With the Ventura EVO rack on the back, I am able to run one of the 3 different sizes of EVO-Jetstream pack, which is pretty good for commuting. And would handle adventure riding also, but I prefer to go for a waterproof solution when heading out for longer or multi-day rides.
For a day trip, I will often that my Kriega T18 backpack, and either the US-20 strapped to the pillion seat or Ventura rack or the 2 Kriega OS-12 packs either mounted to the crash bars or the OS-Base strapped over the pillion seat. If i was to need more space, then my options are to move the OS-12s to the crash bars and buy a set of OS-18 packs for the OS-base. Or I could ditch the OS-base altogether, and mount the US-20 to the seat, and the OS-18s to that.
Another solution I have used is from Mosko Moto. I'm really liking the Nomax Tank bag, which fits really nicely on the tank of the T7. I also picked up the 40L Backcountry duffle, which I'm yet to put to the test. This would either strap to the pillion seat or the Ventura rack.

Some people on the internet don't like the Pirelli Scorpion STR Rally tyres that come on the T7 from the factory, but I've not really had an issue with them. I'm not a fan of the front on the gravel. I find it a little unsure of itself. So swapped it out for a Mitas E07+
As for the rear, I got around 20,000km on the first Pirelli, and swapped out for a Mitas E07+ for around 5000km, before getting a flat, so i put a second Pirelli STR on, and have been running that for the last 10,000km with no dramas. I even joined in on the Yamaha Adventure Ride while running the second Pirelli STR and proved that its not a bad tyre. When that's worn out I will likely put the repaired Mitas E07+ back on the rear and get a bit more use out of it.

The CP2 engine is pretty stress-free, with oil and filter changes every 10,000km and a valve check at around 40,000km. I've done all the maintenance up to this point myself, but I may book it into a Yamaha service agent for the 40,000km service just to check that everything is up to spec.
I've had a Scottoiler X-system 2.0 installed on the bike for all but 1800km of its life, and that has been brilliant for the chain and sprockets. I haven't needed to do much in the way of cleaning or lubricating the chain. Just check that it's topped up with oil and ride the bike. There is still plenty of life in the chain and sprockets, but they're getting a little noisy, so will look at changing them out shortly.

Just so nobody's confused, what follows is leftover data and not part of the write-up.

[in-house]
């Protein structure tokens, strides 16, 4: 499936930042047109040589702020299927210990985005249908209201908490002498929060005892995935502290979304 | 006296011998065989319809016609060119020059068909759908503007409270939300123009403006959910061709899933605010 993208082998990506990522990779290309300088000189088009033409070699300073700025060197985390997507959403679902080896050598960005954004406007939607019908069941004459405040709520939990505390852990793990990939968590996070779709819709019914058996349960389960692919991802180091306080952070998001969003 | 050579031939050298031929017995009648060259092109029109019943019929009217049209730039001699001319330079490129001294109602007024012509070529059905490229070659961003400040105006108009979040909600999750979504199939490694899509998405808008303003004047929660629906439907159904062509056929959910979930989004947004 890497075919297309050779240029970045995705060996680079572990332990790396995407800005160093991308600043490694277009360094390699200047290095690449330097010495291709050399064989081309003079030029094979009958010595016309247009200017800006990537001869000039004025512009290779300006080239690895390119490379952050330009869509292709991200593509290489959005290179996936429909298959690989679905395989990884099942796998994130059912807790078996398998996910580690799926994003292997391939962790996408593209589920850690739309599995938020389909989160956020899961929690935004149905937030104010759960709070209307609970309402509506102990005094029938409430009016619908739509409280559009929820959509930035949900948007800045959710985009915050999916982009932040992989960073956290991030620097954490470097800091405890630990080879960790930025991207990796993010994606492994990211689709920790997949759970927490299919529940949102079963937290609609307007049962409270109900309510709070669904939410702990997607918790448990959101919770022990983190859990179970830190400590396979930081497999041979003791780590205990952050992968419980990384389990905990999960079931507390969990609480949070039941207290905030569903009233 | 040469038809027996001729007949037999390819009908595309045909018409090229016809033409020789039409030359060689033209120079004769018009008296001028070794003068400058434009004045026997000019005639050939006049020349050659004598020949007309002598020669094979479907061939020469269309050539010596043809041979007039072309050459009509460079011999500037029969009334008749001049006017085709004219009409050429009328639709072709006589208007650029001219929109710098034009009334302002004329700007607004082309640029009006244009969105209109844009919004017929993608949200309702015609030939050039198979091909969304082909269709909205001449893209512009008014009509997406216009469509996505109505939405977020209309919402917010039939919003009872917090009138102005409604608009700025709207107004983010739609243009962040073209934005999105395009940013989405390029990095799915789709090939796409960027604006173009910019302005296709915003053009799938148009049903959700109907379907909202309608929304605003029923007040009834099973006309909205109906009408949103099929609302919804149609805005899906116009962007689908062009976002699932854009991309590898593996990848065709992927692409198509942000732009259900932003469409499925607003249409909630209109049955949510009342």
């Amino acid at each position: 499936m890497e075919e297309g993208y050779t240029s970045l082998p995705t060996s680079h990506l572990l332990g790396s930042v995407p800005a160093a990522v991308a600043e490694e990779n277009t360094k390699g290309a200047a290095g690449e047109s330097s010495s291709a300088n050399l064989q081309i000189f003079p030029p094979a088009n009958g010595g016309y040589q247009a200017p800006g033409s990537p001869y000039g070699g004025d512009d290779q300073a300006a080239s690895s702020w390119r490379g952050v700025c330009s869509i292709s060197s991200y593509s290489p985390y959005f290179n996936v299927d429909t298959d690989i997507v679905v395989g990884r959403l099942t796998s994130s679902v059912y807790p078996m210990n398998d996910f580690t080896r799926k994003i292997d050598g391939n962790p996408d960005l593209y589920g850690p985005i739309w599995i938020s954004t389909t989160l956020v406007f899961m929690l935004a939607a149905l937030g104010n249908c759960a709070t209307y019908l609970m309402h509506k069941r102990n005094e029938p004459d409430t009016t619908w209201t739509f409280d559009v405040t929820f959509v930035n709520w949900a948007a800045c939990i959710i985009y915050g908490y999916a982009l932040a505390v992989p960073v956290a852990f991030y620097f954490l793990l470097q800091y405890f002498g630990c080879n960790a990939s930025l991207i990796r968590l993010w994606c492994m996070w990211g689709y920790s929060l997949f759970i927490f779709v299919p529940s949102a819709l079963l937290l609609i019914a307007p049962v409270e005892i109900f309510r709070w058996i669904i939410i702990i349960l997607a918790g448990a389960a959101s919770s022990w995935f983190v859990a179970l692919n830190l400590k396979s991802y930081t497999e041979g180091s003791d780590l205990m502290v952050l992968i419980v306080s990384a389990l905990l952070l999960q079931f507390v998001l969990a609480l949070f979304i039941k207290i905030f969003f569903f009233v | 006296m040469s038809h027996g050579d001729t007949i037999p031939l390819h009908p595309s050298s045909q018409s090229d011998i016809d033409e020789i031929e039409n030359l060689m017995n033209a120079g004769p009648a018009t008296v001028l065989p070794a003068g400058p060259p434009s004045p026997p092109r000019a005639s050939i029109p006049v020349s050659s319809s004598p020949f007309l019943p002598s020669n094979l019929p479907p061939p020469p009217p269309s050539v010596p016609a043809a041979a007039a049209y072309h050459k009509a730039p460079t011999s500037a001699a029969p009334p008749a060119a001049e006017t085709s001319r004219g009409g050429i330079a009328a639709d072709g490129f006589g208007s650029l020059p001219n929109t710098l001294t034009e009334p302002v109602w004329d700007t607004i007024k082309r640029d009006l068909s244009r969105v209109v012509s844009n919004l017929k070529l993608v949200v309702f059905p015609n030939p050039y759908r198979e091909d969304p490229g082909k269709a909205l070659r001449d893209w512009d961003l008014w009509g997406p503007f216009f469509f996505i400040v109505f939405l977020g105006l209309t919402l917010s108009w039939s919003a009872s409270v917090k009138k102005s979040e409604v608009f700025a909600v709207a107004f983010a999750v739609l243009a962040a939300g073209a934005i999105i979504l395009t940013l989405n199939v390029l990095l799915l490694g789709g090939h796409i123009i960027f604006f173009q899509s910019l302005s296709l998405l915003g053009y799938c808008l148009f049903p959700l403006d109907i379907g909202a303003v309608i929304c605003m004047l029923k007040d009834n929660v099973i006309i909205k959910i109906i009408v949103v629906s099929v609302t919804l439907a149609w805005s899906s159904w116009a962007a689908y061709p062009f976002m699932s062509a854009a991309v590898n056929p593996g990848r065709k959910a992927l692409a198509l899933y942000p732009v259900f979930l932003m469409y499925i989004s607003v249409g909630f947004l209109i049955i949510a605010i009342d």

The Brakes are a bit average on the T7, which is only really noticeable when you ride other bikes along with the T7 back to back. I have a new set of Brembo pads and some replacement brake fluid on the shelf ready to go on the bike, but as yet have not been motivated to do it. The front is not as bitey as I would like, but using both front and back at the same time hauls the bike up adequately.

The Tenere 700 has never let me down. It's been reliable through all conditions and carried both me and my crap from one end of the country to the other without complaining. In 2 years I've completed 30,000km, seen some sights, and experienced some amazing riding. I've ridden other bikes and have always been happy to come back to the T7. If I had the chance to do it all over again, I would and I'd probably do all the same mods to it also. Since buying the T7, I've never really looked at any other bike and thought about trading. It may not be the bike for everybody, but it certainly is the bike for me for now.